Today my spoon is full of happy!

Red, White, and You

This weekend is designated as time to memorialize. Two years ago (geez I can’t believe it has been that long) I wrote an opinion piece for my local paper after attending a Memorial Day Service. You know the saying… if it ain’t broke don’t fix it. So today I am reposting what I shared in 2010.

2008 McLean County VFW Memorial Day Service

On May 31st the 21 gun salute echoed, the taps rang out, and the flags blew in the breeze at the Memorial Day Ceremony at Calhoun Cemetery sponsored by the McLean County Veterans of Foreign Wars Post 5415.

Words were spoken and songs were sung memorializing our County’s men and women who had made great sacrifices in the name of freedom. I watched as elderly men and women slowly made their way from their cars to the service lugging their lawn chairs and wearing various arrangements of red, white, and blue. In their eyes glared the memories of a war, most likely WWII, where they experienced the loss of comrades, received word that a family member was missing in action, or recalled the memory of sending their solider off to war. I hope you have not personally experienced the grief of war. The experience of my husband deploying in 2003 for Operation Iraqi Freedom, influenced my perspective and provided me a new-found appreciation for veterans and their families.

Beverly Edds-WW II Veteran

Even though my grandfather was a WWII veteran, I don’t recall attending a Memorial Service before my husband’s deployment because I didn’t comprehend or appreciate the value of the moment. Memorial Weekend was a time that kicked off the start of summer, family BBQs, summer sales, and a long weekend to relax. I would be remiss if I didn’t admit we still enjoy these aspects of Memorial Weekend in my family, but we have added a new tradition of “memorializing” the soldiers’ sacrifices that made this weekend (and the rest of the year) free to enjoy. Memorial Weekend holds a different meaning for me now; I am one of the lucky ones-my solider came home.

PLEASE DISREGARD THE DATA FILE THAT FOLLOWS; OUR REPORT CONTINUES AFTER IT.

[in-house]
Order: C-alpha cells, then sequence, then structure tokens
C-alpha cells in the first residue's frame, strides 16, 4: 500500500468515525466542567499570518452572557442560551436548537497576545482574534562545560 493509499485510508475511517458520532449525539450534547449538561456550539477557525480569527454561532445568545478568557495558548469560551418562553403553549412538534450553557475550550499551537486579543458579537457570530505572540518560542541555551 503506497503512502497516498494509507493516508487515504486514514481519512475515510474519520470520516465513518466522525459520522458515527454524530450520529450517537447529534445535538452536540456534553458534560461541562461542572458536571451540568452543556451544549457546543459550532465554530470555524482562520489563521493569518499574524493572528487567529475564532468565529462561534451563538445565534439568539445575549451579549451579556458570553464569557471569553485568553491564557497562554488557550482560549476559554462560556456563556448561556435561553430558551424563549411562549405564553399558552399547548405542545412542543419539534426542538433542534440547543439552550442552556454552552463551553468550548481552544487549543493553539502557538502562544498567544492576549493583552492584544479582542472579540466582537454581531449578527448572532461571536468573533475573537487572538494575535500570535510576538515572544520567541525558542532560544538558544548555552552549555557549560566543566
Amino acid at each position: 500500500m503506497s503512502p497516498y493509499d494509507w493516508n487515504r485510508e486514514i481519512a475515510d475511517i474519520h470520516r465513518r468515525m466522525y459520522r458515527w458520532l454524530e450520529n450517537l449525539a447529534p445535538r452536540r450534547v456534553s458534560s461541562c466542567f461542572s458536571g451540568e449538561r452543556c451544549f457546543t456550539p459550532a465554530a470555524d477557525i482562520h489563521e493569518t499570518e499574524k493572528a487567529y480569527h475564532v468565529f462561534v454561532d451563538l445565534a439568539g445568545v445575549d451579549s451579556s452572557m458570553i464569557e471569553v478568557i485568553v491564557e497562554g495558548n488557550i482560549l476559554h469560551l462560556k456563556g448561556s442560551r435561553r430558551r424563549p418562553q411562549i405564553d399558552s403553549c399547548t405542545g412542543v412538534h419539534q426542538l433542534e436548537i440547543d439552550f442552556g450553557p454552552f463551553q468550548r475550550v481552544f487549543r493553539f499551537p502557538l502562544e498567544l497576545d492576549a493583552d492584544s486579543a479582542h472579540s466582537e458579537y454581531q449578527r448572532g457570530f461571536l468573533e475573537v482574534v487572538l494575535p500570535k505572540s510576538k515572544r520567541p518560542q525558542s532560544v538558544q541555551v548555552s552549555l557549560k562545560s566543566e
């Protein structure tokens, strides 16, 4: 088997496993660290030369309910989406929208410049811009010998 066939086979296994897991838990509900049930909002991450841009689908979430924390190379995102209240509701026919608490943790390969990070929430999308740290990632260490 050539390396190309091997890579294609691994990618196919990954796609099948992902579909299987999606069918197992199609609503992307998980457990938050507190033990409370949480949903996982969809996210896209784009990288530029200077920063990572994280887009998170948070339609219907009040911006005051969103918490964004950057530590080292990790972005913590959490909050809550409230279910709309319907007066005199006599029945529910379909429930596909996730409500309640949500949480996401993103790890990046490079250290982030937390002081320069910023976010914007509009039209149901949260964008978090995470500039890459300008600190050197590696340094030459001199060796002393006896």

Each year, I try to attend a Memorial Service out of thanks and gratitude that my love one returned from war without any mental or physical handicaps. I attend because of the moments I get to share with him because he made it back to American soil alive. I attend for the holidays, the birthdays, the everyday moments that won’t be missed because he came home.

One of the best days of my life…Clay returning from Iraq

If you don’t have a soldier in your life that you can celebrate, then I encourage you to memorialize and celebrate the life of the many men and women who never made it home for holiday celebrations, for the birth of their child, for all the dreams and moments that were left unfilled.

I have traveled to many countries, all which offer amazing sights, great food, and fine people. Sure, there is progress and equality to be created here on our own soil, but there is no place quite like the United States of America.

And for a great place to call home, I thank the many generations of veterans who carved out the freedoms of our great nation.

I would like to take this opportunity encourage you to honor the true meaning of Memorial Day. Work or other obligations may prevent you from attending an official service; however, I encourage you to be grateful all year to the men and women who sacrificed all. Appreciate and take the time to explain to your children why we line our streets with American Flags this time of year, stop by and visit a memorial at a cemetery, tell a veteran that you appreciate them, and the next time you place your hand on your heart when you hear the national anthem, do so in honor of all the hearts that ache for someone who never returned from war.

Today my spoon is full of graditude for those that served the red, white, and blue!